Treatment for Alzheimer’s Shows Promise in Clinical Trial

Potential treatments to slow the progression of Alzheimer’s disease (AD) have been studied for decades with limited success; researchers have yet to identify a pharmacological agent to cure or even slow AD. Over the last few years, scientists have identified an antibody that is thought to increase the clearance of soluble amyloid plaques in the brain, the pathological hallmark of AD. The antibody, which brain researchers have identified as solanezumab, reduced brain amyloid plaque deposition in preclinical studies using transgenic mice and is now in phase 3 clinical trial examining human participants. The trial, including EXPEDITION and EXPEDITION 2, were both multinational, randomized, double-blind, placebo-controlled studies of solanezumab 400 mg in outpatients with mild-to-moderate AD. Clinical endpoints, or outcomes, were measured by the Alzheimer’s Disease Assessment Scale Cognitive subscale (to assess levels of cognitive impairment) and the Alzheimer’s Disease Cooperative Study-Activities of Daily Living functional scale (to evaluate functional ability). Patients were at least 55 years old and met criteria for probable AD based on standardized diagnostic criteria. Solanezumab was given intravenously every 4 weeks through week 76, with final evaluations occurring 4 weeks later at week 80; the total duration of the study was approximately 18 months.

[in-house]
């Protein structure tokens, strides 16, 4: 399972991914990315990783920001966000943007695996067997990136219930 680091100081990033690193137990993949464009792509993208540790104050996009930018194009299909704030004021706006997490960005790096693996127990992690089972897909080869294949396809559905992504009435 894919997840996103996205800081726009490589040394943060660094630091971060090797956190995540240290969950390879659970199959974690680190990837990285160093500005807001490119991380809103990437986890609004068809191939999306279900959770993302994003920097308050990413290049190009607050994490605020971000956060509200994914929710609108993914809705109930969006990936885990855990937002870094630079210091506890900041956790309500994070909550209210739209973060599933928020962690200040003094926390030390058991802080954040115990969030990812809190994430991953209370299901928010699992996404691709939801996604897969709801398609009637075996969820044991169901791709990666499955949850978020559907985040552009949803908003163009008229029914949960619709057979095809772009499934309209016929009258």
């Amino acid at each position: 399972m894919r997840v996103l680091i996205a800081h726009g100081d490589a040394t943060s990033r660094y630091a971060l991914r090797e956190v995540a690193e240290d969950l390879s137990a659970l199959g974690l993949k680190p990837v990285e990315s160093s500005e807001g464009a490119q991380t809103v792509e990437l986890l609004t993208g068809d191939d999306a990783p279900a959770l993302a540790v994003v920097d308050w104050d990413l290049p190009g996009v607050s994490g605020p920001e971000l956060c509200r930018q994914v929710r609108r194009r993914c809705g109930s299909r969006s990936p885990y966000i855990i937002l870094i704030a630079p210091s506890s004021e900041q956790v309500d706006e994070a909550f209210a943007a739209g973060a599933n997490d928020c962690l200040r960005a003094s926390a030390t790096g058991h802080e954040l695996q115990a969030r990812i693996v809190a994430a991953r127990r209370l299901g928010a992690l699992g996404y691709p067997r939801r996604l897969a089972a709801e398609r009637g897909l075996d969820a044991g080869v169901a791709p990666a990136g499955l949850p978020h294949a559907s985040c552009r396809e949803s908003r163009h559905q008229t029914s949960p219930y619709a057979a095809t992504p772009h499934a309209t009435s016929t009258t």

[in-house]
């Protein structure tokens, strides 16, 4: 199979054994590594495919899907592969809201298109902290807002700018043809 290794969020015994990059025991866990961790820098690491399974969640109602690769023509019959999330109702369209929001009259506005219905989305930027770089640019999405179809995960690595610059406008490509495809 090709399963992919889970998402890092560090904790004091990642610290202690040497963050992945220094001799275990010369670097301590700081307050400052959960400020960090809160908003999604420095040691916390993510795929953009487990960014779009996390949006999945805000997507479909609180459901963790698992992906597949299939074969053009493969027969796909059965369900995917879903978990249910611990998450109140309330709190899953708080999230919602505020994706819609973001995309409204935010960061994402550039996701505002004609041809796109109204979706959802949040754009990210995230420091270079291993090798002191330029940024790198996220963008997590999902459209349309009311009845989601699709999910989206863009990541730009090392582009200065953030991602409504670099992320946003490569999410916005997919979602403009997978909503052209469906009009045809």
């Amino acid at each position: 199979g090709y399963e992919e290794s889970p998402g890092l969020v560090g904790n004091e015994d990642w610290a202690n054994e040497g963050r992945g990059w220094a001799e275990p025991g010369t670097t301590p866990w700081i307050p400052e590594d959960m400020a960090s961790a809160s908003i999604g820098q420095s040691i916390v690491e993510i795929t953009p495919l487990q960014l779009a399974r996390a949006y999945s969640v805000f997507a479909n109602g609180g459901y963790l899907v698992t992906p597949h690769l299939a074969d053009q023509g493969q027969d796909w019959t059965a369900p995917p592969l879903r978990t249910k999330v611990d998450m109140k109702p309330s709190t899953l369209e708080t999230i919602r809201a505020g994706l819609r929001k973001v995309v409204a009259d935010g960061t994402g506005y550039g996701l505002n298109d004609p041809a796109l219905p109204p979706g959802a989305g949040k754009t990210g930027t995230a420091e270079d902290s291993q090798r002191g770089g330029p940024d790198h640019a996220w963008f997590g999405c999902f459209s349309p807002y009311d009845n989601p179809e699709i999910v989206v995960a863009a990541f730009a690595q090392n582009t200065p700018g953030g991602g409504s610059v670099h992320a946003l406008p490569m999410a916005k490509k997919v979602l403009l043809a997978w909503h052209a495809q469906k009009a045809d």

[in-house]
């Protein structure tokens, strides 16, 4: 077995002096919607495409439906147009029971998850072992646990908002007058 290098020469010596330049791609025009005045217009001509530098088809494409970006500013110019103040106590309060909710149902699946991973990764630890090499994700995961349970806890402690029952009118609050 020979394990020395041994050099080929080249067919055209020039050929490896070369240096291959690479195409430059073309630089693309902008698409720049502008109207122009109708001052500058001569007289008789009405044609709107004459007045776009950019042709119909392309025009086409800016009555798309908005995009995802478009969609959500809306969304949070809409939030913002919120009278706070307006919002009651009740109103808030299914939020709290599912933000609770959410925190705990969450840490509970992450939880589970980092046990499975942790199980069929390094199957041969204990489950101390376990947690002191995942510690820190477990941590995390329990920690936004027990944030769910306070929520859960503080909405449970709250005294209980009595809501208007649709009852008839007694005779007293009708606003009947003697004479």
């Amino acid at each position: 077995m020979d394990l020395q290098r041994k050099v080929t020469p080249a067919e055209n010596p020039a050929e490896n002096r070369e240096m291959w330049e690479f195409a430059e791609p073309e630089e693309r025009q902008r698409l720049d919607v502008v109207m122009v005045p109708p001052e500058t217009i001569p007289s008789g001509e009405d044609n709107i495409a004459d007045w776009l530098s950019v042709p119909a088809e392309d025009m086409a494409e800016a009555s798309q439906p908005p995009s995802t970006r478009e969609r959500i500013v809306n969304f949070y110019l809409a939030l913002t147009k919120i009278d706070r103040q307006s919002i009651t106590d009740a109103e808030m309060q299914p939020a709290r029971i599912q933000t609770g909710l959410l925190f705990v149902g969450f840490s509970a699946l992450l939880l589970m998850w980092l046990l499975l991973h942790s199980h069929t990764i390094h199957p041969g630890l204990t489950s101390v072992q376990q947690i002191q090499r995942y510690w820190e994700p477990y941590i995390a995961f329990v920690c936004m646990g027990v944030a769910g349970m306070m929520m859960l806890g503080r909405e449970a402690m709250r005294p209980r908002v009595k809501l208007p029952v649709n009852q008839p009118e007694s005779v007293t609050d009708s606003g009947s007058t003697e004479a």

A total of 1024 patients with mild AD were randomized, including 521 participants assigned to the placebo and 503 assigned to solanezumab. Results from the secondary statistical analysis of the pooled mild AD population of both EXPEDITION and EXPEDITION 2 indicated that participants may have had a slowing in cognitive decline of approximately 34% (as measured using the ADAS-Cog) and a slowing in functional decline of approximately 18% (as measured by the ADCS-iADL). The findings suggest that solanezumab may be an effective treatment strategy for slowing the progression of the abnormal accumulation of amyloid plaque in the brains of patients with AD. As a result, patients might experience significantly less cognitive and functional decline over time, which can improve overall quality of life for both the patient and their family.

The article reviewed for this post was written by Siemers et al., and published in the academic journal Alzheimer’s & Dementia (2015). Results of the study described the possible benefits of solanezumab in patients diagnosed with early AD. Based on the findings discussed, EXPEDITION 3 has been initiated and is enrolling patients diagnosed with early AD and clinical evidence of abnormal build up amyloid plaque in the brain.

For additional information on clinical trials and how you can participate in Alzheimer’s disease research, visit the Alzheimer’s Association website at For more information on caring for your loved one with Alzheimer’s disease or a related dementia, call Dr. David Hart, Director of Clinical Services at Always Best Care South Bay. He can be reached at (310) 792-8666 or visit for more information.